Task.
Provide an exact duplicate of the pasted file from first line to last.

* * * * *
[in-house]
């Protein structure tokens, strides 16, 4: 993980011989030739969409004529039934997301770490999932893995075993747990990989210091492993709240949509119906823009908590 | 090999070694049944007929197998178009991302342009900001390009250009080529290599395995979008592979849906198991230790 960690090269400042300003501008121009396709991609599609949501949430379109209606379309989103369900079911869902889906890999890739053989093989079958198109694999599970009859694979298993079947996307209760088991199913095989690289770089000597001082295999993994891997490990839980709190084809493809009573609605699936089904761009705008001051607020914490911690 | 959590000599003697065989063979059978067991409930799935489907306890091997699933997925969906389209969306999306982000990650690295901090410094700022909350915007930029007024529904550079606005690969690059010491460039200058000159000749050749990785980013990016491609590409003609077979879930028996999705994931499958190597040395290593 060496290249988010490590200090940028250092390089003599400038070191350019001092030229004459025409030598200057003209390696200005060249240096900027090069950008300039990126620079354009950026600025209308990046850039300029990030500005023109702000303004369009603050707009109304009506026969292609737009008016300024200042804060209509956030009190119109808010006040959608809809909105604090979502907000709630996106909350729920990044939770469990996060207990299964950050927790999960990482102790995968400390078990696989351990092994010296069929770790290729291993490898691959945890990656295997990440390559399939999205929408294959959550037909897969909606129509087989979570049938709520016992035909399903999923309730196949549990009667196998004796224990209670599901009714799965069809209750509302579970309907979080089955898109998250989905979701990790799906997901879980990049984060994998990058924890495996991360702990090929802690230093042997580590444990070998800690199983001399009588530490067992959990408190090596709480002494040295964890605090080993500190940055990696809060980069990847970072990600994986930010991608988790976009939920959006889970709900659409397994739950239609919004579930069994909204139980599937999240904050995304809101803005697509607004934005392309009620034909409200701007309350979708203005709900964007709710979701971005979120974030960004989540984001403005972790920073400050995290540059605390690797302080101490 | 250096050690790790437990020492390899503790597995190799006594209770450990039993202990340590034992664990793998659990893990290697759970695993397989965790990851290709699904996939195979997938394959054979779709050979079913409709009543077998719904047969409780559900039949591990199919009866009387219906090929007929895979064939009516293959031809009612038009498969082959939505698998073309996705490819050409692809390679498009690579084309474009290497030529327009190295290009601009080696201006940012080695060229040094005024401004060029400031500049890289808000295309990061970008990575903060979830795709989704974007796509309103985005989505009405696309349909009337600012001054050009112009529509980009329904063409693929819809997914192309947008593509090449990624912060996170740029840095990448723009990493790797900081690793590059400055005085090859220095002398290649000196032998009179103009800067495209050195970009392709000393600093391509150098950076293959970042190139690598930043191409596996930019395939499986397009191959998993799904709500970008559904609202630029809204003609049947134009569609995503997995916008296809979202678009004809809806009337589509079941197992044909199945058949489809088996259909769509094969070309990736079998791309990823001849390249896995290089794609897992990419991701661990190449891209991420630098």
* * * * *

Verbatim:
[in-house]
């Protein structure tokens, strides 16, 4: 993980011989030739969409004529039934997301770490999932893995075993747990990989210091492993709240949509119906823009908590 | 090999070694049944007929197998178009991302342009900001390009250009080529290599395995979008592979849906198991230790 960690090269400042300003501008121009396709991609599609949501949430379109209606379309989103369900079911869902889906890999890739053989093989079958198109694999599970009859694979298993079947996307209760088991199913095989690289770089000597001082295999993994891997490990839980709190084809493809009573609605699936089904761009705008001051607020914490911690 | 959590000599003697065989063979059978067991409930799935489907306890091997699933997925969906389209969306999306982000990650690295901090410094700022909350915007930029007024529904550079606005690969690059010491460039200058000159000749050749990785980013990016491609590409003609077979879930028996999705994931499958190597040395290593 060496290249988010490590200090940028250092390089003599400038070191350019001092030229004459025409030598200057003209390696200005060249240096900027090069950008300039990126620079354009950026600025209308990046850039300029990030500005023109702000303004369009603050707009109304009506026969292609737009008016300024200042804060209509956030009190119109808010006040959608809809909105604090979502907000709630996106909350729920990044939770469990996060207990299964950050927790999960990482102790995968400390078990696989351990092994010296069929770790290729291993490898691959945890990656295997990440390559399939999205929408294959959550037909897969909606129509087989979570049938709520016992035909399903999923309730196949549990009667196998004796224990209670599901009714799965069809209750509302579970309907979080089955898109998250989905979701990790799906997901879980990049984060994998990058924890495996991360702990090929802690230093042997580590444990070998800690199983001399009588530490067992959990408190090596709480002494040295964890605090080993500190940055990696809060980069990847970072990600994986930010991608988790976009939920959006889970709900659409397994739950239609919004579930069994909204139980599937999240904050995304809101803005697509607004934005392309009620034909409200701007309350979708203005709900964007709710979701971005979120974030960004989540984001403005972790920073400050995290540059605390690797302080101490 | 250096050690790790437990020492390899503790597995190799006594209770450990039993202990340590034992664990793998659990893990290697759970695993397989965790990851290709699904996939195979997938394959054979779709050979079913409709009543077998719904047969409780559900039949591990199919009866009387219906090929007929895979064939009516293959031809009612038009498969082959939505698998073309996705490819050409692809390679498009690579084309474009290497030529327009190295290009601009080696201006940012080695060229040094005024401004060029400031500049890289808000295309990061970008990575903060979830795709989704974007796509309103985005989505009405696309349909009337600012001054050009112009529509980009329904063409693929819809997914192309947008593509090449990624912060996170740029840095990448723009990493790797900081690793590059400055005085090859220095002398290649000196032998009179103009800067495209050195970009392709000393600093391509150098950076293959970042190139690598930043191409596996930019395939499986397009191959998993799904709500970008559904609202630029809204003609049947134009569609995503997995916008296809979202678009004809809806009337589509079941197992044909199945058949489809088996259909769509094969070309990736079998791309990823001849390249896995290089794609897992990419991701661990190449891209991420630098």